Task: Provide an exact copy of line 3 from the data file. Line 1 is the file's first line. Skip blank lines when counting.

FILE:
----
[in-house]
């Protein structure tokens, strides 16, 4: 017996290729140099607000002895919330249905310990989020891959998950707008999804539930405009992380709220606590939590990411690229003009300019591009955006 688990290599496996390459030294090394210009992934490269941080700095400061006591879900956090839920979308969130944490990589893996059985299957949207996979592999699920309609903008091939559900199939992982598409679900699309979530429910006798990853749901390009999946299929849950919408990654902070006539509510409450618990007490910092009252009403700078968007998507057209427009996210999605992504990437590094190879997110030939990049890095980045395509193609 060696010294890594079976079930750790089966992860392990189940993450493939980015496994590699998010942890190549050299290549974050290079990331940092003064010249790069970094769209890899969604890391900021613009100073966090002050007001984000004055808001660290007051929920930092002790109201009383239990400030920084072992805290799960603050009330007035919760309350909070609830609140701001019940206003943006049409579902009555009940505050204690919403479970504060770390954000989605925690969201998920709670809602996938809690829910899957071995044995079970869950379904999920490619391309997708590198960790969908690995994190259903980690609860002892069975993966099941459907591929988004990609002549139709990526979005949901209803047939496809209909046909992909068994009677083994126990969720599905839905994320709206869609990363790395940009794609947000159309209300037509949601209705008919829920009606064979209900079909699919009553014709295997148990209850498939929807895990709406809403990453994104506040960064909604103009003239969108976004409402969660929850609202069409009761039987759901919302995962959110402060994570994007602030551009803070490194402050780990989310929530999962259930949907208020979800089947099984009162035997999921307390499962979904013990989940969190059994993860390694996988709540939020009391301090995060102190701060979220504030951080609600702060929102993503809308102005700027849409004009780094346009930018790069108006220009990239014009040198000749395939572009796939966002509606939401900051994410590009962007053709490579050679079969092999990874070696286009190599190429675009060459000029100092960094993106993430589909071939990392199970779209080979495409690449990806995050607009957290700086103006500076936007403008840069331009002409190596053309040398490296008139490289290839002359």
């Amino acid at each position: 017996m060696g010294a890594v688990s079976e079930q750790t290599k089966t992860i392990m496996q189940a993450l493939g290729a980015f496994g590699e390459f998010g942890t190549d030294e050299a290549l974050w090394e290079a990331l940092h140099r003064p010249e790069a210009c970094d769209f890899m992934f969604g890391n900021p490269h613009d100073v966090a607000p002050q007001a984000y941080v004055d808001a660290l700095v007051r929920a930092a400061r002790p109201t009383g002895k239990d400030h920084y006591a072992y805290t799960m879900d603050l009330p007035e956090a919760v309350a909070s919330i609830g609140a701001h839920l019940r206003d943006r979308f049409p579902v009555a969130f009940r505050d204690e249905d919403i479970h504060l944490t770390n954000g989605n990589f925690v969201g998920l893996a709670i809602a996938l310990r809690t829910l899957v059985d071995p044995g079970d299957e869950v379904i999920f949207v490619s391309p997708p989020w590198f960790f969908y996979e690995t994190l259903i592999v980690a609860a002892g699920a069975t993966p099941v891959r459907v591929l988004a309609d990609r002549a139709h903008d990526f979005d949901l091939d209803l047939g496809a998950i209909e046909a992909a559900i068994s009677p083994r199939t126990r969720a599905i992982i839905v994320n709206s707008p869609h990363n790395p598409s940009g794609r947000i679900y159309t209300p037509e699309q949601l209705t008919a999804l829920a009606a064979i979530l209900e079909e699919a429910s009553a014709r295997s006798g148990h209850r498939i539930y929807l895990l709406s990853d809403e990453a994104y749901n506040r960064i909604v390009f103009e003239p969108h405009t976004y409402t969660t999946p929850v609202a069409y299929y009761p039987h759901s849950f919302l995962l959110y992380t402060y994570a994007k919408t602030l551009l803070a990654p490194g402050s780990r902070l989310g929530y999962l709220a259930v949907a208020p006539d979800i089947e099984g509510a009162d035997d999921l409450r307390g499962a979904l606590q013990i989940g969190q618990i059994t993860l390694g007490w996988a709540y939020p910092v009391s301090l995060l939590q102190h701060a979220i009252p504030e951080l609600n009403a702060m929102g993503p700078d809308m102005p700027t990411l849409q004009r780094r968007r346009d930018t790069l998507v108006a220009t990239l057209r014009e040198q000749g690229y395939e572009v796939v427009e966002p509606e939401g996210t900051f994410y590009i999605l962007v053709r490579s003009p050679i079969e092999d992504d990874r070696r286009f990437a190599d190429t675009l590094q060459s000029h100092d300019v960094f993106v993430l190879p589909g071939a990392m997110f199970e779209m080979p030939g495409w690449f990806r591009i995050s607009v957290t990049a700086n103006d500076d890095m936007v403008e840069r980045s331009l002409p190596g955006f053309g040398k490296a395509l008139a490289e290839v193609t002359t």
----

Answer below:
């Amino acid at each position: 017996m060696g010294a890594v688990s079976e079930q750790t290599k089966t992860i392990m496996q189940a993450l493939g290729a980015f496994g590699e390459f998010g942890t190549d030294e050299a290549l974050w090394e290079a990331l940092h140099r003064p010249e790069a210009c970094d769209f890899m992934f969604g890391n900021p490269h613009d100073v966090a607000p002050q007001a984000y941080v004055d808001a660290l700095v007051r929920a930092a400061r002790p109201t009383g002895k239990d400030h920084y006591a072992y805290t799960m879900d603050l009330p007035e956090a919760v309350a909070s919330i609830g609140a701001h839920l019940r206003d943006r979308f049409p579902v009555a969130f009940r505050d204690e249905d919403i479970h504060l944490t770390n954000g989605n990589f925690v969201g998920l893996a709670i809602a996938l310990r809690t829910l899957v059985d071995p044995g079970d299957e869950v379904i999920f949207v490619s391309p997708p989020w590198f960790f969908y996979e690995t994190l259903i592999v980690a609860a002892g699920a069975t993966p099941v891959r459907v591929l988004a309609d990609r002549a139709h903008d990526f979005d949901l091939d209803l047939g496809a998950i209909e046909a992909a559900i068994s009677p083994r199939t126990r969720a599905i992982i839905v994320n709206s707008p869609h990363n790395p598409s940009g794609r947000i679900y159309t209300p037509e699309q949601l209705t008919a999804l829920a009606a064979i979530l209900e079909e699919a429910s009553a014709r295997s006798g148990h209850r498939i539930y929807l895990l709406s990853d809403e990453a994104y749901n506040r960064i909604v390009f103009e003239p969108h405009t976004y409402t969660t999946p929850v609202a069409y299929y009761p039987h759901s849950f919302l995962l959110y992380t402060y994570a994007k919408t602030l551009l803070a990654p490194g402050s780990r902070l989310g929530y999962l709220a259930v949907a208020p006539d979800i089947e099984g509510a009162d035997d999921l409450r307390g499962a979904l606590q013990i989940g969190q618990i059994t993860l390694g007490w996988a709540y939020p910092v009391s301090l995060l939590q102190h701060a979220i009252p504030e951080l609600n009403a702060m929102g993503p700078d809308m102005p700027t990411l849409q004009r780094r968007r346009d930018t790069l998507v108006a220009t990239l057209r014009e040198q000749g690229y395939e572009v796939v427009e966002p509606e939401g996210t900051f994410y590009i999605l962007v053709r490579s003009p050679i079969e092999d992504d990874r070696r286009f990437a190599d190429t675009l590094q060459s000029h100092d300019v960094f993106v993430l190879p589909g071939a990392m997110f199970e779209m080979p030939g495409w690449f990806r591009i995050s607009v957290t990049a700086n103006d500076d890095m936007v403008e840069r980045s331009l002409p190596g955006f053309g040398k490296a395509l008139a490289e290839v193609t002359t």